“It’s helpful to have familiarity with your end sector. It improves your level of questioning and can also help you open doors,” says Paul.

But while the deal team will get up to speed quickly, they do not like to profess expertise in other people’s businesses. “The sector experience is important, but for this deal in particular, they could have gone with a very specialised expert that was not aligned with their culture, and the outcome may have been very different.”

Rather than lead with the playbook, the team opted for genuine human connection.

ITG's founder and CEO, Simon Ward

Paul lives close to ITG’s founder-CEO, Simon Ward, and they would often meet for a late-night after-work pint at the Orange Tree, to discuss any issues, the vision, the plan and the way forward.

That plan was three-pronged. The first was to accelerate the shift, which was already underway, from print to digital. The second was to invest in and expand the technology suite. And thirdly, there was an opportunity to internationalise the business, which had just a small US and European presence servicing UK customer overseas at the point Equistone invested.

While the broad thesis held, within a few months Mr Ward uncovered an unexpected acquisition opportunity that, he believed, would “change everything” – and he offered the Equistone team a choice. The company could stick to the plan, and it would hit the plan every year, with its strong customer base and ongoing organic evolution. Or it could accelerate investment into the plan, in particular building out the tech capability and product suite (which became “CanopyCloud”), targeting the same financial destination at the end of the journey, but with a far more exciting trajectory and outlook.

In keeping with its own promises, Paul, Chris and team chose to back the CEO’s exciting vision. Equistone introduced a new chairman from its network, who was an ‘out-and-out’ software executive, to support the change of tack and give more comfort around the transition. But, Paul says, “we were never worried about it, and they delivered on what they promised.”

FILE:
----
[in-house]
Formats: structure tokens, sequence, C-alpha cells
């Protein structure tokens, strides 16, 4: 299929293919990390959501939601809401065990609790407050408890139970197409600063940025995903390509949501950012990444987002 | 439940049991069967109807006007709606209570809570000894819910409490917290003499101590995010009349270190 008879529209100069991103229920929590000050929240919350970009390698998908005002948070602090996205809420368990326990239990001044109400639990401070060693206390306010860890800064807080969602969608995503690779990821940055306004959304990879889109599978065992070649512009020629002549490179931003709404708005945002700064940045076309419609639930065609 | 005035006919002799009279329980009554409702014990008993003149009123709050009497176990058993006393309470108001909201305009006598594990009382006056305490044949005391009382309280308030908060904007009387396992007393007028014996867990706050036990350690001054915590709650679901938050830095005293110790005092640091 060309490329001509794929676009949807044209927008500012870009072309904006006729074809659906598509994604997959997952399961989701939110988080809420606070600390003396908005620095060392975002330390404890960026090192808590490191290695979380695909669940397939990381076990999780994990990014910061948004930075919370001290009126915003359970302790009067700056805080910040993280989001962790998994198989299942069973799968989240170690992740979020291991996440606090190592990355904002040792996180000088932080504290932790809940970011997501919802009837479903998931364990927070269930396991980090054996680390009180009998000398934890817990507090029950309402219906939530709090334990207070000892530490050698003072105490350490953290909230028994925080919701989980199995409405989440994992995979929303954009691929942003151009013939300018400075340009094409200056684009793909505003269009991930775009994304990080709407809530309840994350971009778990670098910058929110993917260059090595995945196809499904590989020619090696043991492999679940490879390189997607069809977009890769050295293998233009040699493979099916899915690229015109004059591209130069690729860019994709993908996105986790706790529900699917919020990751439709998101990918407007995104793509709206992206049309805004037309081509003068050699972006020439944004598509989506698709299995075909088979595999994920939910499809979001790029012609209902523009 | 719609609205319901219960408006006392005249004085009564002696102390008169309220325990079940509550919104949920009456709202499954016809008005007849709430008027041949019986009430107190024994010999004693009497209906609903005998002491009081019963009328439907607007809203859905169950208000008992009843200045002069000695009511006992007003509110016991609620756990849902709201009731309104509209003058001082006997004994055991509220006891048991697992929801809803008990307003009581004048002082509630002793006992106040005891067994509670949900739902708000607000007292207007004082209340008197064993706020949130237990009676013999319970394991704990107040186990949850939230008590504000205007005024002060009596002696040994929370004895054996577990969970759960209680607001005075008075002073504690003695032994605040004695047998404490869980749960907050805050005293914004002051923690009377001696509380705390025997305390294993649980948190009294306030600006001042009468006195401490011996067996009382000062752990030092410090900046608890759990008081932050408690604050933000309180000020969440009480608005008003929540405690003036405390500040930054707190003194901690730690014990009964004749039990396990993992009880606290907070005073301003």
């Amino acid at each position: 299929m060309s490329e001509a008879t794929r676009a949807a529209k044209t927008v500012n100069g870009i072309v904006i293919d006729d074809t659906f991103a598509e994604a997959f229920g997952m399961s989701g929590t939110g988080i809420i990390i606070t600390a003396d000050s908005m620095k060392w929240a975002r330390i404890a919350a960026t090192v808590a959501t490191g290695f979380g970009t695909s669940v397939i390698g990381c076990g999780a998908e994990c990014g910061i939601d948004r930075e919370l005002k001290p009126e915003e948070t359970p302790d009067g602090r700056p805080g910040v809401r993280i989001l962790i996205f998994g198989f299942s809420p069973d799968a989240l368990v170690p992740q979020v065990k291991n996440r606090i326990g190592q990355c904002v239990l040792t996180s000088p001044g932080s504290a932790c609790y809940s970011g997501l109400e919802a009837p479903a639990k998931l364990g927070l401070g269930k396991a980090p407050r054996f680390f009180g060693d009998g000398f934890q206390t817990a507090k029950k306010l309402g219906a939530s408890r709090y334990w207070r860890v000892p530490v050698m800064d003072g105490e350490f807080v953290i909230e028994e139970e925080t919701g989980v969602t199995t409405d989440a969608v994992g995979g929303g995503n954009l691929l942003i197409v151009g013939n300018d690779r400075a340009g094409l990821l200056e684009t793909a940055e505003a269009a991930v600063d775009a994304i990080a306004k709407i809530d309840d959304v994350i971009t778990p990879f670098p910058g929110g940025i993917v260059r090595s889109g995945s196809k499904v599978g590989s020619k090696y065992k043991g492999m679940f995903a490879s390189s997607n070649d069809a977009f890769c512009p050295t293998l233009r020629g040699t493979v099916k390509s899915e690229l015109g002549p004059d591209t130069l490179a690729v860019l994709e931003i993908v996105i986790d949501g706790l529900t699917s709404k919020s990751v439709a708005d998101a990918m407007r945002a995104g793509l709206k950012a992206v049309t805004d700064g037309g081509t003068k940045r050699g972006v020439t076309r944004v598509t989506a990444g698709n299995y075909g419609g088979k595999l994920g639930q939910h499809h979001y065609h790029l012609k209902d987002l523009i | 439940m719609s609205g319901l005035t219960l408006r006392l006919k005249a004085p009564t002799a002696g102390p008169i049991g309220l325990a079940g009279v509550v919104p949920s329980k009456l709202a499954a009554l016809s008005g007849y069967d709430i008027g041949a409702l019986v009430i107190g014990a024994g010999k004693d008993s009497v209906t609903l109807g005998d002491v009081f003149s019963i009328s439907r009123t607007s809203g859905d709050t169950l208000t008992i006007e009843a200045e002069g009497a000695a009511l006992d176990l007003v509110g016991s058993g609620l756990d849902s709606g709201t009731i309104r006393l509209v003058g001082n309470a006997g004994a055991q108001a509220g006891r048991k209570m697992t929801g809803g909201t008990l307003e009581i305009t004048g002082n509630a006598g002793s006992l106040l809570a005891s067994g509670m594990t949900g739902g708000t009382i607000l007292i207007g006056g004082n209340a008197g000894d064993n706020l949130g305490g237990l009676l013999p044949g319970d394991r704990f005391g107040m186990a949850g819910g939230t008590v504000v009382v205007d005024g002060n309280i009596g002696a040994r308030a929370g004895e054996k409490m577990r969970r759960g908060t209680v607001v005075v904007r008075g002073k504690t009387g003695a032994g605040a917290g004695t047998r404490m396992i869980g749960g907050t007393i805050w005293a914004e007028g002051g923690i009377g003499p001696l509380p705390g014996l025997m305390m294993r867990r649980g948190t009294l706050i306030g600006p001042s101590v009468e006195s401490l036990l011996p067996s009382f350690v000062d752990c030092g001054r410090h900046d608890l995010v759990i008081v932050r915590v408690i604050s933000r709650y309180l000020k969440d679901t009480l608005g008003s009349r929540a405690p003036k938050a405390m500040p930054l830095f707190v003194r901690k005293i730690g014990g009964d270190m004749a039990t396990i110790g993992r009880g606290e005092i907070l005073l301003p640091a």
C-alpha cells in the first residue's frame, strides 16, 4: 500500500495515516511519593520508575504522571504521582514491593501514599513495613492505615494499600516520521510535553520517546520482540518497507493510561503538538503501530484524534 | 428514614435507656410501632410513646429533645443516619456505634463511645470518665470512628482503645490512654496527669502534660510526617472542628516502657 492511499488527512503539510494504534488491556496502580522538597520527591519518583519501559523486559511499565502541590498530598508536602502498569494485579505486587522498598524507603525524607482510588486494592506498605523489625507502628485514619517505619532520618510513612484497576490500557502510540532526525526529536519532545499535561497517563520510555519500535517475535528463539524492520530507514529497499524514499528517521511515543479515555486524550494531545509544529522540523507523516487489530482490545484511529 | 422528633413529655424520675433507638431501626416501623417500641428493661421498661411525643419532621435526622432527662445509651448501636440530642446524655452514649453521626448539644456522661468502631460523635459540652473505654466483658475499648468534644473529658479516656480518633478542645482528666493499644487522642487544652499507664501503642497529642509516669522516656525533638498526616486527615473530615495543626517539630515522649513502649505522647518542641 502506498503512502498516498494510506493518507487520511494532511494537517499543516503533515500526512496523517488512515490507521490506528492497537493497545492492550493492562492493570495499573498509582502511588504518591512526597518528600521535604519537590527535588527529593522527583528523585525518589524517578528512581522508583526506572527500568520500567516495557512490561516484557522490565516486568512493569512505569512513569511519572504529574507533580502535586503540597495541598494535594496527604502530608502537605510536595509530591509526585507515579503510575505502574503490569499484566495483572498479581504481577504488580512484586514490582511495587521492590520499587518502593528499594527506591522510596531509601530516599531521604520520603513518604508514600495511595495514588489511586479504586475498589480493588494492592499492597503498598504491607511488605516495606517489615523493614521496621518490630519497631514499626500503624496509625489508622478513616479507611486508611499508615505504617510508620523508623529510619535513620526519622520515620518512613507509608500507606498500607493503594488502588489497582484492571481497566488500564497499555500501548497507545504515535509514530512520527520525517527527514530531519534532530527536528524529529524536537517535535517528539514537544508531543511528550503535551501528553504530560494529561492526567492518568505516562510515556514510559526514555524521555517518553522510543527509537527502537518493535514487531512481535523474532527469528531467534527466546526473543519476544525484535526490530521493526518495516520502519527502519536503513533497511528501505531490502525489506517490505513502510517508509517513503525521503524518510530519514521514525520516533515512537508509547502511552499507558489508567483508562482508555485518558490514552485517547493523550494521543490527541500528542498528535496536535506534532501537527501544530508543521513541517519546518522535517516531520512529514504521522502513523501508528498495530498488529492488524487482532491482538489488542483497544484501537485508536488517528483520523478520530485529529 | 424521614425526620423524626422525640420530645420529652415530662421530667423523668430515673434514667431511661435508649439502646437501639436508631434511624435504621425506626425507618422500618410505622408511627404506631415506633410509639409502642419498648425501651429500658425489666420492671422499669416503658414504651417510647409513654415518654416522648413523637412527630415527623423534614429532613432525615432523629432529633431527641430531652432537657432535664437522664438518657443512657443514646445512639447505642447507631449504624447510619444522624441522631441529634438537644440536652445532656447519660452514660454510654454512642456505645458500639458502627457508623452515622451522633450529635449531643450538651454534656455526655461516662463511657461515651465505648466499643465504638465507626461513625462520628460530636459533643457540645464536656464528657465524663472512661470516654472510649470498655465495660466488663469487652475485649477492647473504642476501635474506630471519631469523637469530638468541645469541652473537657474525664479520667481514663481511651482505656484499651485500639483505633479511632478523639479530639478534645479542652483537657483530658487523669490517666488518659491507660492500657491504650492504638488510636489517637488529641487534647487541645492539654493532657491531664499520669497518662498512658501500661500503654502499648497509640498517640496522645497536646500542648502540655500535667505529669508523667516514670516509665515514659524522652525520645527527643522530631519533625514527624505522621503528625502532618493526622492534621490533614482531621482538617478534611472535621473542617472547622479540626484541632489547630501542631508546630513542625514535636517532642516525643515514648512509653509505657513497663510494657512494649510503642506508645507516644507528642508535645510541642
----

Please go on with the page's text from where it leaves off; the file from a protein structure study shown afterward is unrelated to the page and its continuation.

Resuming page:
In fact, the business exceeded its numbers each year, partly assisted by accretive acquisitions.

Amid the tech build-up, ITG’s core business never wavered. “They had a cracking sales engine, there was always a long list of new accounts, and the team was right on the pulse of what marketeers wanted,” says Chris. “Most of this was achieved through internal referencing and word of mouth.” Indeed, prior to Equistone, the company didn’t have an outbound sales team.

Exit optionality

With a strong proprietary software suite, marketed as CanopyCloud, Equistone started looking at exit, and the team kept their options open until a late stage. Several indications of interest were received by trade and financial buyers, but in late 2021 the company began to seriously consider a listing on London’s AIM. However, a late-stage offer from Bridgepoint was enough to convince Equistone and management that a fourth private equity deal was the way to go. 

There is a great buzz around CanopyCloud in the market, but we are just at the beginning of that story.

The various offers and IPO process had given the team a strong understanding of value, so they kept the process close to their chest and, as was the case on the way in, the sellers established a valuation for buyers to meet. The deal completed in Q1 2022.

Paul believes there is much left to play for, and CanopyCloud is being adopted by global blue-chip clients. “There is a great buzz around it in the market, but we are just at the beginning of that story, so there is unfinished business there in seeing it achieve its potential.”

In the old days, that would have been called ‘leaving value on the table’. But as part of the exit, ITG became the first UK investment for Equistone’s Reinvestment Fund, taking a minority stake.

Paul also believes Bridgepoint is well placed to support ITG in taking its world-class offering to the US, a massive market for marketing-technology services. “That will be the next game changer.” 

A full version of this article appeared in PLATFORM 07, Summer 2022